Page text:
First part of Article V setting the postage rate at 40 centimes.

Click on the text image to see a larger version.

Postal Convention of March 22, 1865
This was ratified in Paris on August 14 of the same year.  If a person reads the first convention and then immediately reads the second convention, it becomes clear how much more comfortable nations were in developing postal agreements.  Resources number 2 at the end of this post includes a link to the full text of this agreement (in French, of course).

Article III fixing the new rate of postage and weights.

*-Prepaid Letter Rates Switzerland to France

Prepaid Letter Rates - Switzerland to France
Effective Date Rate Unit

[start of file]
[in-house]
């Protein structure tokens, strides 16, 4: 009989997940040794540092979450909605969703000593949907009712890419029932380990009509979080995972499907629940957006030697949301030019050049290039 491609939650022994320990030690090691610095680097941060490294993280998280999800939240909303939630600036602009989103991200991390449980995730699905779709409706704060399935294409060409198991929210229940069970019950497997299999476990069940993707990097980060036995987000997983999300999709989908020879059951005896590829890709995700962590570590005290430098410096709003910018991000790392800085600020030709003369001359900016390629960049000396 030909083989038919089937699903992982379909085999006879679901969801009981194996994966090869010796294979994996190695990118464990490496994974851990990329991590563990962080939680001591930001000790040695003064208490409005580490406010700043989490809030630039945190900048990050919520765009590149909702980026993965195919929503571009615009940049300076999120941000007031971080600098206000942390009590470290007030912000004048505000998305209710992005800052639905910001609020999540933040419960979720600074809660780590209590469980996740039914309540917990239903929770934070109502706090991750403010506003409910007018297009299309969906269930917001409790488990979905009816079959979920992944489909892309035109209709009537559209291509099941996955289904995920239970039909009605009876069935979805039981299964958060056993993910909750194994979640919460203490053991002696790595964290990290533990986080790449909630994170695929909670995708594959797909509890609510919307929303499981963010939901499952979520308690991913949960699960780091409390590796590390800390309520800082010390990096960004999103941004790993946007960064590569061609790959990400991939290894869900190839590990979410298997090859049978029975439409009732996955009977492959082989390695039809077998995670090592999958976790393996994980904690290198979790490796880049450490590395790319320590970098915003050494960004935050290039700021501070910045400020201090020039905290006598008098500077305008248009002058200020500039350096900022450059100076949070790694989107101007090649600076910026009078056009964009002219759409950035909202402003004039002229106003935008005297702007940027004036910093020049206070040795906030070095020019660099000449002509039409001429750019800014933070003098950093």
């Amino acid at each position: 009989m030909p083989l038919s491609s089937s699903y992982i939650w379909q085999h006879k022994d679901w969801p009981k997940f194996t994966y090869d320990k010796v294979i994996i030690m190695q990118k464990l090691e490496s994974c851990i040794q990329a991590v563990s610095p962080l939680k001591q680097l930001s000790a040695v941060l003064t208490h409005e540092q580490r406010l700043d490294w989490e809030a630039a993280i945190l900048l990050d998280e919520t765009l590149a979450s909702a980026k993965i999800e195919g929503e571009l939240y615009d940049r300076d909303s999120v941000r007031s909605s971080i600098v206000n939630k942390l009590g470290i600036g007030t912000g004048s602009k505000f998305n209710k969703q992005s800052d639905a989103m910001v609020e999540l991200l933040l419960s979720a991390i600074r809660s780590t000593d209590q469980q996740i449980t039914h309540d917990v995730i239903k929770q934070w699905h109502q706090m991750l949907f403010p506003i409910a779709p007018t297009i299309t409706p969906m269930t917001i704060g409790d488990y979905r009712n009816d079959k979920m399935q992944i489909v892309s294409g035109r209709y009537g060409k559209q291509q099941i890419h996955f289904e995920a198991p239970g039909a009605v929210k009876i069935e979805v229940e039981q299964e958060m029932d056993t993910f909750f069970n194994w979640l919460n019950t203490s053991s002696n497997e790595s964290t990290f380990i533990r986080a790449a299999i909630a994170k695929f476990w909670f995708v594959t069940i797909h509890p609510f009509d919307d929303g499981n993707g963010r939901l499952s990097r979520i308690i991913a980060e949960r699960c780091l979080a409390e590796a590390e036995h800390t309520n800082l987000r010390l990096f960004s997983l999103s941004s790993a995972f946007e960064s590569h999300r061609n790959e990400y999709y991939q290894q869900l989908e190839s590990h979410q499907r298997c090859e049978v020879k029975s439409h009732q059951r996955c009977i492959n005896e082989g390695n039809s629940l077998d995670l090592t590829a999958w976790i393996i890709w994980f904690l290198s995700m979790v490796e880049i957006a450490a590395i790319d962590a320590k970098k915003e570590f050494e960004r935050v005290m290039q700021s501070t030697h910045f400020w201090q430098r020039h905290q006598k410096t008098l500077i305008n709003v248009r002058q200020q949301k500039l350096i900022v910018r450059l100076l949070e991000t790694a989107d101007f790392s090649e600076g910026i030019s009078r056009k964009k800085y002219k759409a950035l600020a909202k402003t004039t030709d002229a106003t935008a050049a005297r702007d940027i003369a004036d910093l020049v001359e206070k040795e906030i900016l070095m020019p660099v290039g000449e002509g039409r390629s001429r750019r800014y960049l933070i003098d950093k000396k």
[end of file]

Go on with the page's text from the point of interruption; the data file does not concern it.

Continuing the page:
see * about prior rates

Jul 1, 1850 40 rappen/centimes 7.5 grams
Oct 1, 1865 30 centimes 10 grams
Jan 1, 1876 (GPU) 30 centimes 15 grams
May 1, 1878 (UPU) 25 centimes 15 grams
Oct 1, 1907 (UPU) 25 ctm / 15 ctm 15 g / add'l 15 g
* Switzerland was "unified" in 1848.  The 1849 convention is the first such between France and the new government.  Prior to this, postal agreements depended on the canton.

40 centimes per 7.5 grams - Jul 1, 1850- Sep 30, 1865
It is a bit more difficult to find clean, but relatively inexpensive items that illustrate the earlier rate from Switzerland to France simply because most of the material features the Strubel series of stamps versus the Seated Helvetia.  The Strubels tend to command higher prices and are also in shorter supply, though they are not rare.  I suspect some patience will reward me with opportunities to explore this rate via the later series and perhaps I'll sneak out a Strubel or three on cover at some point.  This is a case where I am more interested in rates and routes than I am the philatelic aspect.

Basel Crossing - St Louis Exchange Office

Basel Oct 31, 1864  (Bad Bahnpost)